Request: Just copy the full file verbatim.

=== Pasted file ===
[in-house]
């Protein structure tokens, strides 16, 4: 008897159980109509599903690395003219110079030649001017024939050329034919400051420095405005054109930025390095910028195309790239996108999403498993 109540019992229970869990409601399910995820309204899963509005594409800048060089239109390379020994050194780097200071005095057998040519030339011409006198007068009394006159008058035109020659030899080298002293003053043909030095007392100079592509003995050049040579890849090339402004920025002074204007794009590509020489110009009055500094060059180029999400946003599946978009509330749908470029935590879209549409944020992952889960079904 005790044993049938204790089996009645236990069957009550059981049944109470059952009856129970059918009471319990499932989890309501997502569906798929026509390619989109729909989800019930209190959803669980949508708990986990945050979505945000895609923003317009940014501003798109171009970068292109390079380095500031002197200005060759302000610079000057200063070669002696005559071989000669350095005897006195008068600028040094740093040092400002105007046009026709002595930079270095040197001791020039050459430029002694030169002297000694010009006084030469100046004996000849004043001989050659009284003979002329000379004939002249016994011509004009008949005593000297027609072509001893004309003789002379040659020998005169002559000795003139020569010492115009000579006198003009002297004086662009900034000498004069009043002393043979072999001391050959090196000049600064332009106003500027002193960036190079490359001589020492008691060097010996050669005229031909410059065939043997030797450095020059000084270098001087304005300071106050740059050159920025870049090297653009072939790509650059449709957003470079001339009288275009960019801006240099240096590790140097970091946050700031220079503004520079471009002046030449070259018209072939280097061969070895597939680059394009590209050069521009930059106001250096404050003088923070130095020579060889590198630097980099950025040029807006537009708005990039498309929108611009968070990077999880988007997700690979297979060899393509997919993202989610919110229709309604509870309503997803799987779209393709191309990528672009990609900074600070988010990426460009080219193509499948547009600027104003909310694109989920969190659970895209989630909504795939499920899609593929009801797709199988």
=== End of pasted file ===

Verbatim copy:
[in-house]
């Protein structure tokens, strides 16, 4: 008897159980109509599903690395003219110079030649001017024939050329034919400051420095405005054109930025390095910028195309790239996108999403498993 109540019992229970869990409601399910995820309204899963509005594409800048060089239109390379020994050194780097200071005095057998040519030339011409006198007068009394006159008058035109020659030899080298002293003053043909030095007392100079592509003995050049040579890849090339402004920025002074204007794009590509020489110009009055500094060059180029999400946003599946978009509330749908470029935590879209549409944020992952889960079904 005790044993049938204790089996009645236990069957009550059981049944109470059952009856129970059918009471319990499932989890309501997502569906798929026509390619989109729909989800019930209190959803669980949508708990986990945050979505945000895609923003317009940014501003798109171009970068292109390079380095500031002197200005060759302000610079000057200063070669002696005559071989000669350095005897006195008068600028040094740093040092400002105007046009026709002595930079270095040197001791020039050459430029002694030169002297000694010009006084030469100046004996000849004043001989050659009284003979002329000379004939002249016994011509004009008949005593000297027609072509001893004309003789002379040659020998005169002559000795003139020569010492115009000579006198003009002297004086662009900034000498004069009043002393043979072999001391050959090196000049600064332009106003500027002193960036190079490359001589020492008691060097010996050669005229031909410059065939043997030797450095020059000084270098001087304005300071106050740059050159920025870049090297653009072939790509650059449709957003470079001339009288275009960019801006240099240096590790140097970091946050700031220079503004520079471009002046030449070259018209072939280097061969070895597939680059394009590209050069521009930059106001250096404050003088923070130095020579060889590198630097980099950025040029807006537009708005990039498309929108611009968070990077999880988007997700690979297979060899393509997919993202989610919110229709309604509870309503997803799987779209393709191309990528672009990609900074600070988010990426460009080219193509499948547009600027104003909310694109989920969190659970895209989630909504795939499920899609593929009801797709199988």